good to the greatest number of children, decided to use this
particular fund in fitting up and furnishing a children's room in the
new Clearfield hospital.
The plan having met with the approval of the hospital authorities a
committee of ladies was given charge of the work which is now
The room is complete in its equipments for the care and comfort of any
little patients who may be placed in it. And by this expenditure of
these donations the benefits of the kind donors will reach not only
the wards of the Aid society who may require hospital treatment, but
to all other little sufferers who may seek healing within its doors.
A Laudable Project
An effort has been made to have the magazines and illustrated papers
which the purchasers have read and thrown aside, gathered up for the
use of the people at the County Home.
Many people have seen with what eagerness the newspapers thrown off
the trains at Leonard station are gathered up and carried away to be
read and exchanged and re-read with interest and pleasure.
Permission has been secured from the Department by Postmaster CHASE
for putting a box on the walls of the postoffice as a receptacle for
magazines, etc. Steward HORTON will get them there and see that they
Messrs. J. Frank POWELL, HESS & LUKENS and J.L. KRAGLE have
contributed to the making of the box and it is hoped the people of
Clearfield will share the pleasure of reading with those less
Hotel Changes Hands
John and Clifford McLAUGHLIN, sons of John McLAUGHLIN, of the Ridges,
Lawrence township, have purchased the good will and fixtures of the
St. Charles Hotel from Richard SHEEHE and will take possession April
1. The McLAUGHLIN boys are honest, popular and in all respects well
equipped for the hotel business. They will without a doubt maintain
the good reputation always enjoyed by that well known hotel. Mr.
SHEEHE will retire to private life for the present and look over the
field for some business in which to embark less strenuous than hotel
keeping. "Dick" ran a good hotel and will leave it with a first-class
record in all respects.
Work of a Smart Aleck
A clipping from the Charleroi Daily Mail announcing the marriage of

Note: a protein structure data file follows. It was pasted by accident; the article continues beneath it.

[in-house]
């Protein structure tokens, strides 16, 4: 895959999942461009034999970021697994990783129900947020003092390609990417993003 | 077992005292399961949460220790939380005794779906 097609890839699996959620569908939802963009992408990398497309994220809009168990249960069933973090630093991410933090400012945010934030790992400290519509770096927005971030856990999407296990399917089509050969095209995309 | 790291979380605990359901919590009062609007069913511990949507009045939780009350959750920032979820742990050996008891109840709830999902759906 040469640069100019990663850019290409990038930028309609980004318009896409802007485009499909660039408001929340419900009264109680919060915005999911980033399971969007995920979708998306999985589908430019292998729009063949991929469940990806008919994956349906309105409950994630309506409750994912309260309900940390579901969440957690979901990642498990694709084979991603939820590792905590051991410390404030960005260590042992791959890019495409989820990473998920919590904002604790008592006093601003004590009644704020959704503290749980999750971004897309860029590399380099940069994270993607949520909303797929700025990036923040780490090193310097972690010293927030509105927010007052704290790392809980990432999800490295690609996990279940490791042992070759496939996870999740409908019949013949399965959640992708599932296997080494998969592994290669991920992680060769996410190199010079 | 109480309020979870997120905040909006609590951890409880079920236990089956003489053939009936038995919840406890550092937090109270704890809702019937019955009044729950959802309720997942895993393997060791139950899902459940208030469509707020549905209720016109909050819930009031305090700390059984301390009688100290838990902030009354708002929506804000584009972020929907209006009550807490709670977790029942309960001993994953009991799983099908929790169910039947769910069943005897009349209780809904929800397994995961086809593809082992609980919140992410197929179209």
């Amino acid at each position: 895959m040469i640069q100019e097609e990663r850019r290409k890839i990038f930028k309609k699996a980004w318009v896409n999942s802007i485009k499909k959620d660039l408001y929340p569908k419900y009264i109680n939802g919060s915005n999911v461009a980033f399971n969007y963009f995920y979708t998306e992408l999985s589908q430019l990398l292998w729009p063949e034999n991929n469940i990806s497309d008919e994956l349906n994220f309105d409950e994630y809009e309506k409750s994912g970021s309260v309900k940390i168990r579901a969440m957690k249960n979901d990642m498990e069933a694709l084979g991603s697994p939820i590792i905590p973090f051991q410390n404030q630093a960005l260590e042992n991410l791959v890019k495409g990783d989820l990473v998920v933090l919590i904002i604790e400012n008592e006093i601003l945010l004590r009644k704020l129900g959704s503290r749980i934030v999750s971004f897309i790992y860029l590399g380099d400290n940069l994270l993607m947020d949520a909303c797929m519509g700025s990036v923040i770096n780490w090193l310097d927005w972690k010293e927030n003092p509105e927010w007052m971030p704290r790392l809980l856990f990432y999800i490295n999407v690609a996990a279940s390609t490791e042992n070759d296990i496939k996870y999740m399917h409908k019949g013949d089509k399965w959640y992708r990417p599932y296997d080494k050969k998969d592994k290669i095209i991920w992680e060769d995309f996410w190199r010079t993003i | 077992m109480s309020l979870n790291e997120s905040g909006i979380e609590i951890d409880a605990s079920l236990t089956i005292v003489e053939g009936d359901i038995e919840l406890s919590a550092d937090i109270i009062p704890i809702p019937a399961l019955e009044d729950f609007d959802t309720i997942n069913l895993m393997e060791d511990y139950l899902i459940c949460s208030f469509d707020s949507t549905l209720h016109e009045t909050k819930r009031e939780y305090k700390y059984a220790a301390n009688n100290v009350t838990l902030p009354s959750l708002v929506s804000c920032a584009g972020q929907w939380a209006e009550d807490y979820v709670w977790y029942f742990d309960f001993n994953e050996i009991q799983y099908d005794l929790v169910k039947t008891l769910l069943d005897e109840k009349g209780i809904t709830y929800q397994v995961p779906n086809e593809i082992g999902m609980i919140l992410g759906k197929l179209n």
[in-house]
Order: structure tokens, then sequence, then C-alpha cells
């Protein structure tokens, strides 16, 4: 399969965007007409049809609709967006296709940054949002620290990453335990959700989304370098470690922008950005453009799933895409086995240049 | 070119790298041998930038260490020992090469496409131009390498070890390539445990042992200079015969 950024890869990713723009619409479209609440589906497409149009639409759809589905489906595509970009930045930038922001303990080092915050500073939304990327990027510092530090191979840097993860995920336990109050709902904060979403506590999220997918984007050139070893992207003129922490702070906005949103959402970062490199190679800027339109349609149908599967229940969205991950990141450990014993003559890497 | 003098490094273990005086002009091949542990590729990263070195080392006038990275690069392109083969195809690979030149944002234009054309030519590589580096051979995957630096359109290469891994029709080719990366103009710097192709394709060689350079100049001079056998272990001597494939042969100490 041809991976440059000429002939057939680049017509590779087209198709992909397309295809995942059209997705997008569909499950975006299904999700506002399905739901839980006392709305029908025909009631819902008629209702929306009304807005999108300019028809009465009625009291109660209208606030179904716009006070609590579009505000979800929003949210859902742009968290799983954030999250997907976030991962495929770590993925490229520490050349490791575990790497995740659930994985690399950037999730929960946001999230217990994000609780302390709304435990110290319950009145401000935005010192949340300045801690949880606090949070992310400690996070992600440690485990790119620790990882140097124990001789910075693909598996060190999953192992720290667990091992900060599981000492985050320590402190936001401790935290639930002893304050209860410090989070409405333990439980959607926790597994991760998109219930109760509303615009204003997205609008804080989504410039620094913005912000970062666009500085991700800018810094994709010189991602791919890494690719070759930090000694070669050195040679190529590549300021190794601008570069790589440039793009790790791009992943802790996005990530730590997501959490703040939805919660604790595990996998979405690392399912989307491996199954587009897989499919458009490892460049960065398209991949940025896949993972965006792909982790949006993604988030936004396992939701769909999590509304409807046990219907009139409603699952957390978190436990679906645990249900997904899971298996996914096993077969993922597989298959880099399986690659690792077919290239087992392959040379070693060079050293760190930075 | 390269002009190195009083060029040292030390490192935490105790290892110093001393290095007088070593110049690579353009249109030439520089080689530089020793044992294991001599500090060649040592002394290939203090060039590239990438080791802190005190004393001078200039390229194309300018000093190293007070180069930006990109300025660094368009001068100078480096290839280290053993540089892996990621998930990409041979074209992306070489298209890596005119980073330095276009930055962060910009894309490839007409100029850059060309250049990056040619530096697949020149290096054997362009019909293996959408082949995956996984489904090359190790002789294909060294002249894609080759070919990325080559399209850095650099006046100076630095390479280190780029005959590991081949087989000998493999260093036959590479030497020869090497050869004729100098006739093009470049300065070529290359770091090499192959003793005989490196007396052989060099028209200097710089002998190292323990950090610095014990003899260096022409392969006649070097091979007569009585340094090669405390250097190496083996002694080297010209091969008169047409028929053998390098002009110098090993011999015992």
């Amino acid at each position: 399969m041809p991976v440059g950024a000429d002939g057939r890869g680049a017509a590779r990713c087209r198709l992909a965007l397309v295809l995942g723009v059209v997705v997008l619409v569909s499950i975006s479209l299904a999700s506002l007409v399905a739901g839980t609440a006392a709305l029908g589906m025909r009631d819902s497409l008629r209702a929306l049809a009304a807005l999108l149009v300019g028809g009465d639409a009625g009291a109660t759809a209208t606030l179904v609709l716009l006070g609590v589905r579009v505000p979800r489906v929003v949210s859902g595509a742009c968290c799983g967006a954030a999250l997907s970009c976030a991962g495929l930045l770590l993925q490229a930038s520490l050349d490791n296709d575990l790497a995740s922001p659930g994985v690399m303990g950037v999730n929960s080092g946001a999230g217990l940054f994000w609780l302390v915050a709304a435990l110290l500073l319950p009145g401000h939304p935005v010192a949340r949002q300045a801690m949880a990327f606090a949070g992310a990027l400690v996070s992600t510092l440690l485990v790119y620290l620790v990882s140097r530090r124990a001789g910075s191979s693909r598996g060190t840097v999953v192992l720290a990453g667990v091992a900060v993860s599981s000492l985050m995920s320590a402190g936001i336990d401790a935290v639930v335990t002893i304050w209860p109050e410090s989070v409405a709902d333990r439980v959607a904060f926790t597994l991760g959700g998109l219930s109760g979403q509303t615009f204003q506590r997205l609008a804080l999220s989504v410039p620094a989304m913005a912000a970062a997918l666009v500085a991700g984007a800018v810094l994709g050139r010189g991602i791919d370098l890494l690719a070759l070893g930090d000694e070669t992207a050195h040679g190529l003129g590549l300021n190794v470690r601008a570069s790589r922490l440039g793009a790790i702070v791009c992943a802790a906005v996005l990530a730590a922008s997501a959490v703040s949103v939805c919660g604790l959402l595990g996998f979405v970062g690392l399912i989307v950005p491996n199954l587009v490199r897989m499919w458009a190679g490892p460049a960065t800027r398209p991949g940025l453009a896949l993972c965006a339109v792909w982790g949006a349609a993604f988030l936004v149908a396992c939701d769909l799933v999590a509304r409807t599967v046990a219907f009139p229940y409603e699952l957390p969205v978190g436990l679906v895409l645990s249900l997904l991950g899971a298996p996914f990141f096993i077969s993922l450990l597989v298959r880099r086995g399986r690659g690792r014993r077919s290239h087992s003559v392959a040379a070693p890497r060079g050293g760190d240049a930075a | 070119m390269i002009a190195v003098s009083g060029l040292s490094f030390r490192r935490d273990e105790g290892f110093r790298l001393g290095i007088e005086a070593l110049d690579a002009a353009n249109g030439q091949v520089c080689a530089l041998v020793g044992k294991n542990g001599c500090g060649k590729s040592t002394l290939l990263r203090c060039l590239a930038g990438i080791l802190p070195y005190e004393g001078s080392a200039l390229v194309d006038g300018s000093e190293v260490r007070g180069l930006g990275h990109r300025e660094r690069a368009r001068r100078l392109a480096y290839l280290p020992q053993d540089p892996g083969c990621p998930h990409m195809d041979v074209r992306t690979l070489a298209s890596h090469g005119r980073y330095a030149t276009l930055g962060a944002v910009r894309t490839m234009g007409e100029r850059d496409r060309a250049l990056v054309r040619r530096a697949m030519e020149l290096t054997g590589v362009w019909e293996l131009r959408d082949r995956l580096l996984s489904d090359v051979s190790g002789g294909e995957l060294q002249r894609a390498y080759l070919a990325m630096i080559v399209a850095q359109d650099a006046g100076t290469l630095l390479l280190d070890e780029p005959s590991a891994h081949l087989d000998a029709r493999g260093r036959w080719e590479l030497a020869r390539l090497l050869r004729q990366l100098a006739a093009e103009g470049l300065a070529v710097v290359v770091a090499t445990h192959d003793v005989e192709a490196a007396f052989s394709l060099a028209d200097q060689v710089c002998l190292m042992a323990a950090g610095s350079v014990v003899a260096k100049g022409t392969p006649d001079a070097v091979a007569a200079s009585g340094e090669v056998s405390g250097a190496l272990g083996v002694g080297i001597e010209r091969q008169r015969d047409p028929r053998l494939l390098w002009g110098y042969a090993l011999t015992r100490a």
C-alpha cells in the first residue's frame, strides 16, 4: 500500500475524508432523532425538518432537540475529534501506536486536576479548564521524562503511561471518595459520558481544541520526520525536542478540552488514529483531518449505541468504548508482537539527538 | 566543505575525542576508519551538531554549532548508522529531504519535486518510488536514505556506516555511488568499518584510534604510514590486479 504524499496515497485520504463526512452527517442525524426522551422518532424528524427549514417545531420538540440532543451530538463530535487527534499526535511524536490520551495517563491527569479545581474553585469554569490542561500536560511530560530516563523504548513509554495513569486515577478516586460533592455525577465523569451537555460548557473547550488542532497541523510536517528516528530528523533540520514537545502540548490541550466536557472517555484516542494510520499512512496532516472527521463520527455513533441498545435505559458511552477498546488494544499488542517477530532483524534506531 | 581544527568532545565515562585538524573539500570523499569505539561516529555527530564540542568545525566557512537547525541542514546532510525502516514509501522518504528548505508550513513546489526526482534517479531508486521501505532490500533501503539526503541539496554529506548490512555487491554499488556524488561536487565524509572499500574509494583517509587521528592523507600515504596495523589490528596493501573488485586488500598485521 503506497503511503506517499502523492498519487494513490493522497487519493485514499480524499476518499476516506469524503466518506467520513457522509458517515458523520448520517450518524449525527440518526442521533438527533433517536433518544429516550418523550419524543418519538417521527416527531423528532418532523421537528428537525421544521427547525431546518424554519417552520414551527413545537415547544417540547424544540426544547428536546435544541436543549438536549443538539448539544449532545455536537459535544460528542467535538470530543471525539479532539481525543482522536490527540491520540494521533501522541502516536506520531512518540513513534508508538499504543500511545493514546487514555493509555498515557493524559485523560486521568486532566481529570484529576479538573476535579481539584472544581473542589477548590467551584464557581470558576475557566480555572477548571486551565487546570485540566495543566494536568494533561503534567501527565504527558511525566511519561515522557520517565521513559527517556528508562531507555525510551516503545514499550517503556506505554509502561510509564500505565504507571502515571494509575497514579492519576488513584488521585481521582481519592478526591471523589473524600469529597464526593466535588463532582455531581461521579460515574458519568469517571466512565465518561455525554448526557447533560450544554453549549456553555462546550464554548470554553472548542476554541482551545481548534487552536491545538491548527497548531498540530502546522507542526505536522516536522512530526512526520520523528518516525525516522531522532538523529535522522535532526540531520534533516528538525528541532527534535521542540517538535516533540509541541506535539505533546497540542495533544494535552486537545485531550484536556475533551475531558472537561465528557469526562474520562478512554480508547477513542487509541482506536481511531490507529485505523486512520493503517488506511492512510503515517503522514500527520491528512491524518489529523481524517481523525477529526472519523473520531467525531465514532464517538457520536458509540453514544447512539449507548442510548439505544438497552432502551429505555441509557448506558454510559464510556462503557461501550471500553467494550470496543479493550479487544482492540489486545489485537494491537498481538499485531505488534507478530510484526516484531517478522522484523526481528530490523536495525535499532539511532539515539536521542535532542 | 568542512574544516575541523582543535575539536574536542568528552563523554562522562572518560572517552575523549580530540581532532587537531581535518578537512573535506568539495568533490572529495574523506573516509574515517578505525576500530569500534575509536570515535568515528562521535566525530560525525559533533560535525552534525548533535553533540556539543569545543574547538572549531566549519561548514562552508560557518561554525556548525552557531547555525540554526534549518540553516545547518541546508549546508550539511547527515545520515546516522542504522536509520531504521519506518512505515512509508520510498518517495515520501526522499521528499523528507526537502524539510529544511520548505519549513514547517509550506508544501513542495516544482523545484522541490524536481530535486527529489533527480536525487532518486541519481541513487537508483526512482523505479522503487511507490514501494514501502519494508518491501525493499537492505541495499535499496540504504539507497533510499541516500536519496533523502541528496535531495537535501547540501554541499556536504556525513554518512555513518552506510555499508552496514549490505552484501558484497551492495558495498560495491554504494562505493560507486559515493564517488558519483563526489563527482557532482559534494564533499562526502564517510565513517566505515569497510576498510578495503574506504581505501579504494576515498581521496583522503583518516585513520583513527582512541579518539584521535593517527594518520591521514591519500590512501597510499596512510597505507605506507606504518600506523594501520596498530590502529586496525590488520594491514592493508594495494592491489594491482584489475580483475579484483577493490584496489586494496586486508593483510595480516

Miss Edna Mae CARDON, fourth daughter of ex-Sheriff and Mrs. F.M.
CARDON, of Cherry Street, and Mr. George W. MIGHT, of Charleroi, Pa.,
at Youngstown, Ohio, on February 18,was sent to this office Monday.
Communication was had at once with Charleroi from whence the
information came that the publication was the work of some "smart
aleck" who thought he was perpetrating a joke on the interested
parties. Miss Mae has been visiting relatives in Charleroi for
Gold Watch Lost
A ladies gold watch, Crown Manufacturing Co., No. 6242326, at Five
Points, Chest township, February 22, 1902. Reasonable reward will be
paid for return of same to
Box 112, Westover, Pa.
Sorry to Loose Him
James B. GRAHAM, for years assistant teller in the County National
Bank, left yesterday for Jersey Shore, where he will take charge of
the new bank of that place as cashier. "Jim" is one of Clearfield's
best young men. He understands banking thoroughly. Clearfield people
are sorry to loose him as a citizen but he goes from his native town
with the best wishes of everybody for a successful business career,
health, happiness and a long life.
Almost a Fatal Mistake
Several of our citizens made the mistake of their lives Monday after
the ice went out of the river. They thought spring was here for good
and had their hair cut. The blizzard Tuesday changed their minds and
they are in bed.
Not Sufficient Evidence
Charles SHOEMAKER and George BROWN, of Huston township, who were
arrested by Game Warden HUMMELBAUG last week, charged with using dogs
for hunting deer, were discharged, after a hearing before 'Squire
McCULLOUGH last Saturday. The evidence was not sufficient to hold the
A concert by Mr. Max BLUMENFELD, violinist, formerly first violin with
the Pittsburg Symphony Orchestra, Mr. Hugh H. MILLER, barytone, and
Mr. George Nevin BRANDON, pianist, will be given in the Presbyterian
church under the auspices of the young ladies of the church Thursday
evening, March 13th, 1902.
Farm for Sale
I am desirous of selling my farm of 128 acres, within two miles of
Clearfield and within half a mile of Pennsylvania railroad. In good
state of cultivation. Or will lease two veins of coal under 90 acres.
For particulars call at the premises or inquire at the Republican
John W. TATE
The Thirteenth Annual Convention of the miners of District 2, United
Mine Workers of America, will be held at Altoona next week, opening
Tuesday, March 11. The operators of the district will meet the miners
in joint convention on Thursday, March 13th, to adopt a scale for the
ensuing year. The present scale agreement terminates April 1st.
Everything looks bright for a successful convention.
Gloria Butler Davis